Now this is not news to me and neither is it to anyone who can think. Why? After all, all our experiences are something material, can be traced back to something physical, namely in our brain. Unless someone gives me evidence about our spirit, soul that floats somewhere and is immaterial. Because that would be world news.
But let's go back: Maarten explains in the article that a dopamine drop in the brain in particular is a sign of fatigue. So fatigue can be measured in the brain. And in particular that the brain always considers whether a task has positive or negative consequences. If the assessment is found to be negative, demotivation and fatigue will set in.
What he does not explain in the article as he cannot have researched all possible factors, is that not only dopamine plays a role in fatigue in the brain. Dopamine is one of the most common neurotransmitters (messenger substance) in the brain, but certainly not the only one. Estimates are that at least 100 substances serve as neurotransmitter in the brain! It would be quite a coincidence if only dopamine had anything to do with fatigue.
With a dopamine drop, several other substances will also decrease or increase in concentration, that is theoretically almost certain. Unfortunately, science works in such a way that not everything is measured in a limited study of no more than 2 years for a dissertation. So I guess that several substances will soon be found in the brain that have to do with fatigue as well.
But it's nice that Maarten has made such a difficult and subjective concept as fatigue more 'objective', so more physical. As he says himself: “Fatigue is now also taken seriously as a psychological complaint”. The fact that you wouldn't take a human complaint seriously at all, because it is a subjective complaint, is an argument that shows stupidity and reduced empathy.
The article about fatigue and dopamine and Maarten's research can be downloaded from his own website. There are also more interesting articles by him about fatigue. Click HERE for his website.
The above mechanism of a disruption of the brain process that can correctly interpret body signals probably also applies to other chronic conditions such as chronic pain, chronic high muscle tension, chronic sleep disorder, but probably also to an eating disorder such as anorexia nervosa.
In anorexia it is now known that there is a disturbance in the brain of body image and presumably also of the feeling of hunger. In other words: if you eat unhealthy for a long time and constantly see yourself in the mirror as too fat, the time may come when you get a disturbance of body signals. We know that we can adapt very quickly to a disturbed image of our body. If we do experiments in which we constantly see our body as too fat (or too thin) via a manipulated mirror, the brain also quickly learns to see this body in this way.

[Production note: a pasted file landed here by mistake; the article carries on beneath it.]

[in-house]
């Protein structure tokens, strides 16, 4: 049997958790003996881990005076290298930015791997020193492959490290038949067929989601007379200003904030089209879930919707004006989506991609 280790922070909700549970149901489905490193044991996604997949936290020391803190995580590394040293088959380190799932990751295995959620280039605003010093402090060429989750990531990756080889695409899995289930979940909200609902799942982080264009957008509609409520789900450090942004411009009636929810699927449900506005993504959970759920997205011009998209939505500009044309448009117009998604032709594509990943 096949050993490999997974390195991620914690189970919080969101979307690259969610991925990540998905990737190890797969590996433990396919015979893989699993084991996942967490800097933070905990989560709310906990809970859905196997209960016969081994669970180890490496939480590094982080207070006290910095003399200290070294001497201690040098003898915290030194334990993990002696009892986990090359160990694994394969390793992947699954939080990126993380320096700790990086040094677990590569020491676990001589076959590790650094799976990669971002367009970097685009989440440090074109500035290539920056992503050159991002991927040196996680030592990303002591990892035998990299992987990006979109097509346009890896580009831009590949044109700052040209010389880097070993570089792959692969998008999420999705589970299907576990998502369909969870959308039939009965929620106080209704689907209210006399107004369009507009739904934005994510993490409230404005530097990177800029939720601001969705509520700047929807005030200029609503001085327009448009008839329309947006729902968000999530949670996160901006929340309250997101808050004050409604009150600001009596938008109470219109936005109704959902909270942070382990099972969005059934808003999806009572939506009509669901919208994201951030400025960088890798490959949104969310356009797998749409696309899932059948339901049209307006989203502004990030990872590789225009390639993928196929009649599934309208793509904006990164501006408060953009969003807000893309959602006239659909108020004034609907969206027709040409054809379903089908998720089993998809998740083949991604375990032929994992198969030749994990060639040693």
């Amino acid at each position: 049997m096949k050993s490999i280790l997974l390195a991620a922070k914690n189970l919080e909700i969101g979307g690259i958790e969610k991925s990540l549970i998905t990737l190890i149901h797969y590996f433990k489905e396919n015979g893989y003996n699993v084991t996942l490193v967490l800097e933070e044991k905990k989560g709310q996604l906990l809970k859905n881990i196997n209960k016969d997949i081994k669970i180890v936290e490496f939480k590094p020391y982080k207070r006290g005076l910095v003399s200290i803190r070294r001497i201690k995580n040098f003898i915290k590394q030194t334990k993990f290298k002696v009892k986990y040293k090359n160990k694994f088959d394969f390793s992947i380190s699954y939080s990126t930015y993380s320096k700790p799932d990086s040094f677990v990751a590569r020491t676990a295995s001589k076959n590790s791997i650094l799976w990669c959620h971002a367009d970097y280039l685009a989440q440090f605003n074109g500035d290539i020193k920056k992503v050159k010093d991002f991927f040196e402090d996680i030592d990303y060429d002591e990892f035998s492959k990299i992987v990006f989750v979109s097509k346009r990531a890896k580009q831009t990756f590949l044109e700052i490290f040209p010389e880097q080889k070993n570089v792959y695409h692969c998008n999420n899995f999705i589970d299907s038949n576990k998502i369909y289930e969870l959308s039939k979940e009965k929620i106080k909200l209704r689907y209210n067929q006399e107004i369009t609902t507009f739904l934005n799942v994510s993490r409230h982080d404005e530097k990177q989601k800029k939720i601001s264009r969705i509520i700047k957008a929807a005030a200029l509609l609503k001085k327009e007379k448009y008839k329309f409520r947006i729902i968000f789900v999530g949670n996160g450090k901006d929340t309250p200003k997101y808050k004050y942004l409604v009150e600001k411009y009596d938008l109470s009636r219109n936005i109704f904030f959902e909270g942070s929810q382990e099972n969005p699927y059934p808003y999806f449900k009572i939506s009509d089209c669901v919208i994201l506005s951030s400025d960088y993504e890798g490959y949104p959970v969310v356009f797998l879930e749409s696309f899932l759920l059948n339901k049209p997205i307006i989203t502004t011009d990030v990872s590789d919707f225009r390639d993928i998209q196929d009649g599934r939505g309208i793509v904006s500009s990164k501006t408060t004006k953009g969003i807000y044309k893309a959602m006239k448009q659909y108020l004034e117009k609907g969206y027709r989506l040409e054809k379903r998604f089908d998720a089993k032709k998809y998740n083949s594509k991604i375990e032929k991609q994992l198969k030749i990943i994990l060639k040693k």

What I want to say above all is: our brains are a network that is dynamic. This makes them very easy to manipulate. Especially when that happens constantly, every day, every minute by feeding them wrong information. Obviously, this disturbance can eventually be traced through imaging techniques or MEG (special electroencephalography), but our techniques are not yet optimal. Moreover, we simply do not know whether what we see is actually normal or a malfunction. For that we have to study many healthy brains with these modern brain scanning techniques. Like Maarten, for example, did.
All that theory is nice but let's go back now to the proper treatment for fatigue.
To clearly explain this, I have made a graph that indicates the essence of a training program in case of fatigue (or pain). With this chart I want to explain what you should do to get out of your worst fatigue. Whether this fatigue has arisen after a brain injury, or after cancer, or after a long-term other illness. The approach remains universal.
An incorrect approach (black line) to fatigue is drawn in the graph, with a red line indicating the final average outcome. This trend is heading towards the abyss: you become and remain a victim of your fatigue and you cannot recover. That is mainly because you take too many big steps in doing things, in carrying out activities. So much that you have to pay for this with a strong relapse after which you have to take a lot of forced rest because your body really demands it.
Then, after a period of much rest, there comes a moment when you really feel better and well, then you go again.... going too far. A repetition of this 'yo-yo effect' occurs and eventually you will lose the battle. Fatigue overcomes, with harmful consequences for your body that burns out completely, running out of fuel.
The right approach is the one with the green line showing an upward trend. How is this? The main thing is that you become wiser and realize that if you feel better, you have to stick to a small effort, a small peak load. Even if you feel bad!
The essence is that you do something anyway, as long as it is measured and limited, within the limits of your actual possibilities. If you learn this, you will notice that you will experience a relapse after such a small effort, but this relapse is less severe and lasts less time than after a peak load.
This also means that you perform 2x more activities over the entire time (8 efforts in the graph) than during peak loads (which only occur 4x in the graph). So you actually do more! And you also feel better with it, plus that your condition also improves through more exercise / activities. It is striking that precisely by controlling yourself, you eventually get further with smaller steps and are even faster than if you suddenly take big steps!